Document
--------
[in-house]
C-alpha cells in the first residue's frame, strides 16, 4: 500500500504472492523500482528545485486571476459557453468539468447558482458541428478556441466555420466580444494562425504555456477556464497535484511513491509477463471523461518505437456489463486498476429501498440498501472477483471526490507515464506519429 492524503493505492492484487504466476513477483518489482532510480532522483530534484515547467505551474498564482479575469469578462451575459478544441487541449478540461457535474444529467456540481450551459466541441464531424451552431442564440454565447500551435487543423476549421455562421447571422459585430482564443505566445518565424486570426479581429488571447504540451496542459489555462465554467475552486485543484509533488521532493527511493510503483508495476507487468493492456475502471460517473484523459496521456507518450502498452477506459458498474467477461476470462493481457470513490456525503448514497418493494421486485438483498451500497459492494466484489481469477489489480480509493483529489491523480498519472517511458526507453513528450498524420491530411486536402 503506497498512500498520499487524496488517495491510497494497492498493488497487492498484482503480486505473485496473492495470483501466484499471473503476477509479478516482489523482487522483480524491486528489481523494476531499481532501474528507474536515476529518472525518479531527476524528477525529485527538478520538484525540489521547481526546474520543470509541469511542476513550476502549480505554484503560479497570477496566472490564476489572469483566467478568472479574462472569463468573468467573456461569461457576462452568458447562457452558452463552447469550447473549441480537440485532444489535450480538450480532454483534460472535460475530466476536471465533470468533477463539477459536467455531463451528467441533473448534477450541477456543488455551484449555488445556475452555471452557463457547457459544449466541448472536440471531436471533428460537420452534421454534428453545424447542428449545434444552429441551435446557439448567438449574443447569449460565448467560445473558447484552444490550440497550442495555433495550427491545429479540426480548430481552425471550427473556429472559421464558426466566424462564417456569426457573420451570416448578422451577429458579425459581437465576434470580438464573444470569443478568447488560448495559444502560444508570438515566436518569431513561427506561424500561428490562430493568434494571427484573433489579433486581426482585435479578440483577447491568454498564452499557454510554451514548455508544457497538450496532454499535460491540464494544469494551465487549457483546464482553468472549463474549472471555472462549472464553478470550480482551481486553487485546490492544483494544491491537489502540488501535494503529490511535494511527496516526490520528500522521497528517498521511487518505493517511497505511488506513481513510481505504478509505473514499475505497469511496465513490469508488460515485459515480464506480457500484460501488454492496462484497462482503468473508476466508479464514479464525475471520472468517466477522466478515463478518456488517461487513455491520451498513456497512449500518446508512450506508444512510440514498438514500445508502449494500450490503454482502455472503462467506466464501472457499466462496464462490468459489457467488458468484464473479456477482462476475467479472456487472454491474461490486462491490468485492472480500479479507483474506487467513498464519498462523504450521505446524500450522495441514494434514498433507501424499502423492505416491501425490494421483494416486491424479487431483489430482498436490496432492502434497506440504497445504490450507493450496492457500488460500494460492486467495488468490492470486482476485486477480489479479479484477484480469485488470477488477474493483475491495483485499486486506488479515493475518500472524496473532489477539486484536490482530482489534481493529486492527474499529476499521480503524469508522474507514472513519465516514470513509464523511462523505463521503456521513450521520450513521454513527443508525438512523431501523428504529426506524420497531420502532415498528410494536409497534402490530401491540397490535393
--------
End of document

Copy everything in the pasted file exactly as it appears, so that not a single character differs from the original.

[in-house]
C-alpha cells in the first residue's frame, strides 16, 4: 500500500504472492523500482528545485486571476459557453468539468447558482458541428478556441466555420466580444494562425504555456477556464497535484511513491509477463471523461518505437456489463486498476429501498440498501472477483471526490507515464506519429 492524503493505492492484487504466476513477483518489482532510480532522483530534484515547467505551474498564482479575469469578462451575459478544441487541449478540461457535474444529467456540481450551459466541441464531424451552431442564440454565447500551435487543423476549421455562421447571422459585430482564443505566445518565424486570426479581429488571447504540451496542459489555462465554467475552486485543484509533488521532493527511493510503483508495476507487468493492456475502471460517473484523459496521456507518450502498452477506459458498474467477461476470462493481457470513490456525503448514497418493494421486485438483498451500497459492494466484489481469477489489480480509493483529489491523480498519472517511458526507453513528450498524420491530411486536402 503506497498512500498520499487524496488517495491510497494497492498493488497487492498484482503480486505473485496473492495470483501466484499471473503476477509479478516482489523482487522483480524491486528489481523494476531499481532501474528507474536515476529518472525518479531527476524528477525529485527538478520538484525540489521547481526546474520543470509541469511542476513550476502549480505554484503560479497570477496566472490564476489572469483566467478568472479574462472569463468573468467573456461569461457576462452568458447562457452558452463552447469550447473549441480537440485532444489535450480538450480532454483534460472535460475530466476536471465533470468533477463539477459536467455531463451528467441533473448534477450541477456543488455551484449555488445556475452555471452557463457547457459544449466541448472536440471531436471533428460537420452534421454534428453545424447542428449545434444552429441551435446557439448567438449574443447569449460565448467560445473558447484552444490550440497550442495555433495550427491545429479540426480548430481552425471550427473556429472559421464558426466566424462564417456569426457573420451570416448578422451577429458579425459581437465576434470580438464573444470569443478568447488560448495559444502560444508570438515566436518569431513561427506561424500561428490562430493568434494571427484573433489579433486581426482585435479578440483577447491568454498564452499557454510554451514548455508544457497538450496532454499535460491540464494544469494551465487549457483546464482553468472549463474549472471555472462549472464553478470550480482551481486553487485546490492544483494544491491537489502540488501535494503529490511535494511527496516526490520528500522521497528517498521511487518505493517511497505511488506513481513510481505504478509505473514499475505497469511496465513490469508488460515485459515480464506480457500484460501488454492496462484497462482503468473508476466508479464514479464525475471520472468517466477522466478515463478518456488517461487513455491520451498513456497512449500518446508512450506508444512510440514498438514500445508502449494500450490503454482502455472503462467506466464501472457499466462496464462490468459489457467488458468484464473479456477482462476475467479472456487472454491474461490486462491490468485492472480500479479507483474506487467513498464519498462523504450521505446524500450522495441514494434514498433507501424499502423492505416491501425490494421483494416486491424479487431483489430482498436490496432492502434497506440504497445504490450507493450496492457500488460500494460492486467495488468490492470486482476485486477480489479479479484477484480469485488470477488477474493483475491495483485499486486506488479515493475518500472524496473532489477539486484536490482530482489534481493529486492527474499529476499521480503524469508522474507514472513519465516514470513509464523511462523505463521503456521513450521520450513521454513527443508525438512523431501523428504529426506524420497531420502532415498528410494536409497534402490530401491540397490535393